The Al-Hol camp for displaced people in Syria is an extremist threat and should be dismantled, a senior Iraqi security official said on Saturday.
Al-Hol, in the Kurdish-controlled northeast, is Syria's largest camp for displaced people. It houses about 56,000 including displaced Syrians and Iraqi refugees, some of whom maintain links with the ISIS group.
About 10,000 are foreigners, including relatives of extremists.
"Each day that passes with the camp still there, hate grows and terrorism thrives," Iraq's national security adviser, Qassem al-Araji, told an international conference about the camp.
ISIS "continues to represent a real threat at Al-Hol," Araji told delegates who included ambassadors from the United States and France.
The overcrowded camp is controlled by the autonomous Kurdish administration and lies less than 10 kilometers (six miles) from the Iraqi border.
Araji called on foreign governments to repatriate their citizens from Al-Hol, and urged rapid dismantlement of the camp.
Most of Al-Hol's residents are people who fled or surrendered in Syria during the dying days of ISIS's self-proclaimed "caliphate" in March 2019.
Since then, Syria's Kurds and the United Nations have repeatedly urged foreign governments to repatriate their nationals, but this has only been done in dribs and drabs, out of fear that they might pose a security threat back home and trigger a domestic backlash.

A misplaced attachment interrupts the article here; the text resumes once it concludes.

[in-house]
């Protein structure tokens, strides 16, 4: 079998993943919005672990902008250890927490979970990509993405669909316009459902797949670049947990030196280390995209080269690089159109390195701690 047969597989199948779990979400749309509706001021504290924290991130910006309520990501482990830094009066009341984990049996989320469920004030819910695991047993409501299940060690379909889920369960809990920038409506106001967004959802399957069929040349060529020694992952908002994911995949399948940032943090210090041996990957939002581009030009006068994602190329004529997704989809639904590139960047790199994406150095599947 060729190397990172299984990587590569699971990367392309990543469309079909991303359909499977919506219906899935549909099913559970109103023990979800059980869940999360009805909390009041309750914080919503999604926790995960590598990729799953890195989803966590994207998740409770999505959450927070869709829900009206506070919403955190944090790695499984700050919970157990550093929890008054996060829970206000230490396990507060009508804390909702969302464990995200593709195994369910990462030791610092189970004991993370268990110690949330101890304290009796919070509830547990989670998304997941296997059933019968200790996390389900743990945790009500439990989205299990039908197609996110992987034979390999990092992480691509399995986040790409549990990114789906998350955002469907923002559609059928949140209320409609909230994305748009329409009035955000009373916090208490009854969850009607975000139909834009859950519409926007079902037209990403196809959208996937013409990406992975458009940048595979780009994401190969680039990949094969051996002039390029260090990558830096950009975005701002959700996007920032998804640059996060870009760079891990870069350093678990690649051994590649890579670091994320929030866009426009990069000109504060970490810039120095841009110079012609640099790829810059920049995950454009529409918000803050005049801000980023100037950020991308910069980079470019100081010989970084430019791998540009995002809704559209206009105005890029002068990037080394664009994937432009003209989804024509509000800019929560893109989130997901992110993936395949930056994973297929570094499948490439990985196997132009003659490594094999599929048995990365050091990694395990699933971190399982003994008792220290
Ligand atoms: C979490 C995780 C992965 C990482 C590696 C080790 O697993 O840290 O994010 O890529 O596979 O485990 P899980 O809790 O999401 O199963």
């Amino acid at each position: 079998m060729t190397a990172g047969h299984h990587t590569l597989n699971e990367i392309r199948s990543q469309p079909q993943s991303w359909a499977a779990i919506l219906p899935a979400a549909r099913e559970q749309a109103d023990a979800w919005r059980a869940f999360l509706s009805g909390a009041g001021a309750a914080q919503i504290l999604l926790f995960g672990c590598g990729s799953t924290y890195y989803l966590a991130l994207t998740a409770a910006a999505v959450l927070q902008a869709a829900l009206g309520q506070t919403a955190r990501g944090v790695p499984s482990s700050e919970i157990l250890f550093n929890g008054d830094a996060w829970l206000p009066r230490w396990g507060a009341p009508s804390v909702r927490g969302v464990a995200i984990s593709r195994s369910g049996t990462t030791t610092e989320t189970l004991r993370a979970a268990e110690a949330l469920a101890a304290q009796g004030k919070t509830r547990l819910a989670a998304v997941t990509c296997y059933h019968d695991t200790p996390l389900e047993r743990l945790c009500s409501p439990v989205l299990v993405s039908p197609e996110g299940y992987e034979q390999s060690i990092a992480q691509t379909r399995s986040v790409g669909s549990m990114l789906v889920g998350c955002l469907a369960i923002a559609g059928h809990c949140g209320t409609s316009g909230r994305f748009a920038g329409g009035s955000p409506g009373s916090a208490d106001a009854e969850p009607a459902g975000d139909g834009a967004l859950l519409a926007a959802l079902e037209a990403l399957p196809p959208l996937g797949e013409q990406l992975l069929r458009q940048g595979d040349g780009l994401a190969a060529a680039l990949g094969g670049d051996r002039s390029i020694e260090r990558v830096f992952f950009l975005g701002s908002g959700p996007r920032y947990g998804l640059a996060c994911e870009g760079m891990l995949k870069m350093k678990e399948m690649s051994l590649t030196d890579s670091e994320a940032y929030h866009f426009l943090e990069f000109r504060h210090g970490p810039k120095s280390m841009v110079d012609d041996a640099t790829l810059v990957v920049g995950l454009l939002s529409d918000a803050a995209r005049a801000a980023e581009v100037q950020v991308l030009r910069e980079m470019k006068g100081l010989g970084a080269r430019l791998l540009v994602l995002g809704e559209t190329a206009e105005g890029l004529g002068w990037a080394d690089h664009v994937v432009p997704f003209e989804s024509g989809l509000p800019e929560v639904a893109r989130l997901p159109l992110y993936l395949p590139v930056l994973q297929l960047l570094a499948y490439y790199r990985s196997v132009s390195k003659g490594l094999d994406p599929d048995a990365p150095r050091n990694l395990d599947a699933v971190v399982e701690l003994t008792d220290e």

Baghdad proclaimed victory against ISIS at the end of 2017 but remnants of the group have continued to mount hit-and-run attacks.
In January, ISIS fighters carried out their biggest assault in Syria in years, attacking a prison in the Kurdish-controlled northeastern city of Hasakeh, aiming to free fellow extremists.
Almost a week of intense fighting left more than 370 people dead, according to the Syrian Observatory for Human Rights, a Britain-based monitoring group.
Prisons run by the Kurdish-led Syrian Democratic Forces hold an estimated 12,000 ISIS members, and the group aims to mount further operations similar to the January attack in a bid to free them, Araji said.
Since that assault, Iraq has begun building a concrete wall along the border in an effort to stop extremist infiltration.